By Kevin Grewal, editorial director at www.SmartStops.net
As second-quarter earnings reports continue to beat Wall Street expectations and news reports show signs of an economy on the mend, gold seems to be losing its luster.
Four factors are behind the brighter market outlook.
reported better-than-expected earnings Tuesday afternoon on an increase in revenue that suggests consumer spending on personal computers is more than what analysts had expected.
Additionally, it bumped up its third-quarter revenue forecasts to a range higher than what technology analysts had anticipated. What does this mean? As we all know, consumer spending is a driving force behind an economic recovery and this "bottoming out" in the personal computer industry could potentially be the start of an upward trend in consumer spending. INTC has seen a nice rally from its March low of $12.08 to close at $16.83 on July 14, a jump of 39%.
The better-than-expected earnings reports are not only logging gains in U.S. markets, but they have trickled down to global markets as well.
In June, retail sales increased by 0.6%, marking a second consecutive increase for the sector. Most experts agree the surge in the sector was primarily driven by hikes in energy and gasoline prices. This uptick in sales indicates that consumers are starting to let go of the tight grip they have on their wallets and spending a bit extra. The
Retail HOLDRs has seen a nice rebound of nearly 26% after witnessing a March low to close at $77.19 on July 14.
Consumer prices rose by 0.7% in June, marking its biggest one month gain in nearly a year. However, most experts say this was a bump in the road and inflation really isn't much of a concern. To further support this notion, prices are actually down by 1.4% in June compared to a year ago. Inflation is becoming less of a worry because the recession is keeping a lid on wage pressures.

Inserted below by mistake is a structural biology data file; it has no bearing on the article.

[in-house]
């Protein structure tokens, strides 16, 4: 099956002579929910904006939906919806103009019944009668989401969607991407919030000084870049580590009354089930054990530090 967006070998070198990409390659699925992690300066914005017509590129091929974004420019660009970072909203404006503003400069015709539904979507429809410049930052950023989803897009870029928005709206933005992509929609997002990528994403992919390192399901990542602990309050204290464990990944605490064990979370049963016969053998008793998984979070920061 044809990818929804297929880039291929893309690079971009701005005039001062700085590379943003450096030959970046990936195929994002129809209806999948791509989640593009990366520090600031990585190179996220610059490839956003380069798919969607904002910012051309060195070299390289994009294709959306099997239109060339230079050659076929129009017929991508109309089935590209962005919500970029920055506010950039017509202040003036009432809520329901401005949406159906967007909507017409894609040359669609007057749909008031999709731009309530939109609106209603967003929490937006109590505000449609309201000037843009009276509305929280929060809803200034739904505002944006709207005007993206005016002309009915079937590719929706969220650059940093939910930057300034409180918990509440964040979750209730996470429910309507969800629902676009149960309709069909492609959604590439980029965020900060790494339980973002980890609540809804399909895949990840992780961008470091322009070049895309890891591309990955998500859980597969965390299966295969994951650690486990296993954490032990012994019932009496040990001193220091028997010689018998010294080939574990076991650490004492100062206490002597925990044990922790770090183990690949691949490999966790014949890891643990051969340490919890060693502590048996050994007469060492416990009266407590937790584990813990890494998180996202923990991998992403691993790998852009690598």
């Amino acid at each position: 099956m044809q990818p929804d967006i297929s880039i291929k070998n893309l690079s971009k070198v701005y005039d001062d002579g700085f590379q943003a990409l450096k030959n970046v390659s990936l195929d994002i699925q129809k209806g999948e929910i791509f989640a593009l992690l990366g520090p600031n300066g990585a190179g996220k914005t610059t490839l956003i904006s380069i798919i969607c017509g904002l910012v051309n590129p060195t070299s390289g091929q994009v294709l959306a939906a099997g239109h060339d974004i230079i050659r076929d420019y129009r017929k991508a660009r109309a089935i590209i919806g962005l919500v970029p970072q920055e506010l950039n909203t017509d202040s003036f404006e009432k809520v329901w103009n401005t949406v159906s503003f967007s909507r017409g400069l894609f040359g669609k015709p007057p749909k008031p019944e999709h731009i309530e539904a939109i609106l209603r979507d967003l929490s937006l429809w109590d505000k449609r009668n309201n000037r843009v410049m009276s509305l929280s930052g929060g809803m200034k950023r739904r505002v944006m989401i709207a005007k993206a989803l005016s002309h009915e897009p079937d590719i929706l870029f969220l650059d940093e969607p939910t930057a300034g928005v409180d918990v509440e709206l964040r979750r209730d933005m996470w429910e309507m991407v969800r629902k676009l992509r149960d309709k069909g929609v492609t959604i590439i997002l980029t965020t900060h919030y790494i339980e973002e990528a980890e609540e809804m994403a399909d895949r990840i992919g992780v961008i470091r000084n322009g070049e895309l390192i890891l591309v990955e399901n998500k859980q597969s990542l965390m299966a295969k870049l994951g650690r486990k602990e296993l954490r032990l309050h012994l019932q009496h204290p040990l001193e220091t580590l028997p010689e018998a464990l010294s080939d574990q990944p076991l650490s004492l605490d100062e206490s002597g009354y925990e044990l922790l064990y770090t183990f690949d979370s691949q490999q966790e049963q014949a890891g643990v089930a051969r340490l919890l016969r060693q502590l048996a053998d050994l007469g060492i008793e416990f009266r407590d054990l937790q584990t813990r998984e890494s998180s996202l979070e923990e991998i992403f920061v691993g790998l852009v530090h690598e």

Granted industrial production continues to suffer, but companies are cutting back production at lower rates than expected. In June, production at U.S. factories, mines and utilities fell by 0.4%, smaller than the 0.6% decline that was anticipated and a far cry from the 1.2% contraction seen the month prior.
Industrials Select Sector SPDR
has gained nearly 40% from its March low to close at $21.56 on July 14.
As a result of these encouraging signs, the demand for gold and other bullion has started to taper off and slowly diminish. Holdings in the
SPDR Gold Trust
, the largest ETF backed by bullion, have fallen to 1,094.54 metric tons.
Additionally, India's gold purchases in the six months to June 30 have plunged to 63.8 metric tons, less than half of the 139 tons the emerging nation purchased a year earlier.
In a nutshell, as long as corporate America continues to outperform Wall Street, making equity attractive, consumer confidence continues to climb and inflationary worries are nipped in the bud, demand for gold and other bullion will continue to diminish.
When investing in the aforementioned equities, one must keep in mind the risks that are involved. To help moderate these risks implementing an exit strategy and identifying when the upward trend is coming to an end is vital. According to the latest data from SmartStops.net, an upward trend in these stocks and ETFs would be over at the following price levels: INTC at $15.91; RTH at $74.30; XLI at $20.70. You can track these daily changes and get other updated data at www.SmartStops.net.